While some of these vaccines will fall under either their initial budget and others will fall under the purview of your annual puppy budget, some dogs and vaccines will require them to be administered in rounds.

These all can range from as little as $100 but might be even more than $500, or higher. That’s not even discussing the costs of the initial visit. Some can all be wrapped up in a bow with a single, no-frills cost.

Emergencies will happen. The very definition literally means to “arise or bring to light.” While we never want to see anything bad happen to our loveable bundles, things will happen. How we deal with these is the measure of our preparedness. These costs would be classified as a general case.

Related articles about puppy expenses:

A surprise visit to the vet can run anywhere from a couple of hundred to thousands of dollars. Putting a little emergency savings away each month probably won’t cover these costs, but they’ll certainly help.

Another tactic available is pet insurance. Some don’t like to plan. That’s okay. Pet insurance can take some of the weight off of your shoulders today and some of the sting out of the bill for issues that might pop up.

On average, these insurances cost about $25 to $50 a month. Some can be as little as $10, though they might not cover what you need them to. Other more expensive “Cadillac” puppy plans could cost $100 or more a month.

Whatever you choose, planning for future emergencies - even if we don’t want to consider it - is always for the best.

Monthly Grooming Costs

We probably could have classified this under preventative healthcare, but, let's be honest, who doesn’t like to look as good as we feel?

How much hair does your dog have and how easily does it get matted and tangled? How big of a bathtub will your puppy require? Considering some breeds grow to their full size in a matter of six months, this can fluctuate from month one to month six.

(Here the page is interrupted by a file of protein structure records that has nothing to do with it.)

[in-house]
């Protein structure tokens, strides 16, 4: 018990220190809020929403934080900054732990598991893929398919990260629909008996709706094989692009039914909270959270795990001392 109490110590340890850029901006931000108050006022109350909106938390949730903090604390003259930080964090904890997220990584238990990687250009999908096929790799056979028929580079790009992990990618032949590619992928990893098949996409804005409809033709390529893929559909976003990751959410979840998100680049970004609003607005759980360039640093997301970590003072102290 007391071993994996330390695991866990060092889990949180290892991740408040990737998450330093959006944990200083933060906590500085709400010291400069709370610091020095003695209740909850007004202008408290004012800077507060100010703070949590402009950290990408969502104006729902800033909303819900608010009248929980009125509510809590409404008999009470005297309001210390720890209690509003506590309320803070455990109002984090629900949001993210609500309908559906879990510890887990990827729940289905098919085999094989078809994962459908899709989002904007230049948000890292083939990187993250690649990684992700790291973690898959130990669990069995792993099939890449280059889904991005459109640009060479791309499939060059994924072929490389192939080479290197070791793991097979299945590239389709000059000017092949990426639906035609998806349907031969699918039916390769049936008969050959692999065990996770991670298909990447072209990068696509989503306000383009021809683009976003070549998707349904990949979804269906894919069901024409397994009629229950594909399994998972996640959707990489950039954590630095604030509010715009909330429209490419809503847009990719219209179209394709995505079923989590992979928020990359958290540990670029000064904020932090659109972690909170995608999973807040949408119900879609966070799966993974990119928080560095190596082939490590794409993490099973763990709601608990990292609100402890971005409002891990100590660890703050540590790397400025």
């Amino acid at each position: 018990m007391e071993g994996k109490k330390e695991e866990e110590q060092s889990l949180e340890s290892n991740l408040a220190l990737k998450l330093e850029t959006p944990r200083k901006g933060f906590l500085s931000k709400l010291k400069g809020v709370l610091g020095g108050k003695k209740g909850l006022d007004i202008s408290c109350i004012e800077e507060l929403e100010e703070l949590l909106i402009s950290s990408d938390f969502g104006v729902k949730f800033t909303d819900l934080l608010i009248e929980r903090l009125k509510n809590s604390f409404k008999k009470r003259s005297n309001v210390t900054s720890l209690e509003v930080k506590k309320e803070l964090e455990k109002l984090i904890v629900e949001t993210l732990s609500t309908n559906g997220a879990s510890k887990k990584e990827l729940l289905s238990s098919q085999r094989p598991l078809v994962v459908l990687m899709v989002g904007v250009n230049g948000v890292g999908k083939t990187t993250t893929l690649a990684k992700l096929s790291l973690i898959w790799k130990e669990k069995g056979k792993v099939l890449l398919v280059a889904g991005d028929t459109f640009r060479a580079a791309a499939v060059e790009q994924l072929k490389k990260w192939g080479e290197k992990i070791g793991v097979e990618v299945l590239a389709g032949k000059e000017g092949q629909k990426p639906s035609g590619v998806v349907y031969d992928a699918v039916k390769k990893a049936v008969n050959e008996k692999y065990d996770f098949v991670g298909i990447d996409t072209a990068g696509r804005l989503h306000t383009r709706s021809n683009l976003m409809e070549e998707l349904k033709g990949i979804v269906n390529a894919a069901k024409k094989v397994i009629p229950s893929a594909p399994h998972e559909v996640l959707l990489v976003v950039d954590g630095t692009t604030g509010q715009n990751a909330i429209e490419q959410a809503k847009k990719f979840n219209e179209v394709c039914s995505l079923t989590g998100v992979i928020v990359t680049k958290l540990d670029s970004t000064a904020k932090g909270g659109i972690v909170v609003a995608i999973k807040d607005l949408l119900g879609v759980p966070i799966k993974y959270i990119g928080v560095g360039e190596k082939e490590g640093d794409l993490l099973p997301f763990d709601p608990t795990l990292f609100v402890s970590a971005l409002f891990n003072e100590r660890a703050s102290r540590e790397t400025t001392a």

Home is where the grooming starts. Some dogs won’t require much more than the basic maintenance that won’t cost you much. Larger dogs with tougher and more hair require far more maintenance and could cost at least $100 a month.

Don’t forget their teeth! Dental-related issues such as periodontal disease or even broken teeth are more common than most know. Dental chews can help in the short term (these are about $10 a month). Long-term, you’ll need a more inclusive plan.

Some groomers will include this in the cost of their services. Others won't, which means more work for their paw-rents. Some insurances will have this folded in but others will have this available as an add-on.

Other Possible Dog and Puppy Expenses

Time is as limited as it is important. After you’ve crate-trained your furry friend, a pet sitter could be a necessity in the near future -- as you want to limit your time away when possible.

For those that don’t feel comfortable leaving their playful pooch alone for the majority of the day, a dog walker might be a needed luxury. In both of these scenarios, you’ll expand your puppy's world beyond the scope of just your family. You’re more likely to have faster success at having your four-legged friend socialized with other people and dogs.

The hourly rate for these two services will vary significantly based on population and location.

We can never express the incredible importance of proper training. There are doggy daycares that will fold this training into their day-to-day activities, which may be a solution. There is, however, no limit to the number of ways to have your puppy properly trained.

If you’re willing to take on the bulk of the work, you can send them to a few basic classes and then take over from there. Just make sure you’re ready and willing to dedicate the time to your canine. These classes can run from about $50 to $150 an hour.

Other teaching methods promise to have your puppy trained and delivered. Those can cost from a few hundred to a few thousand dollars for the overall product. We, of course, have a wonderful Puppy Preschool here at JLDD. We’ll let it speak for itself right here.

The first and the last year of your dog’s life are the most expensive that you’ll spend with them. In the early stages, follow our guidelines above and everyone will be healthy and happy while not breaking the bank.

Jenna and the JLDD Team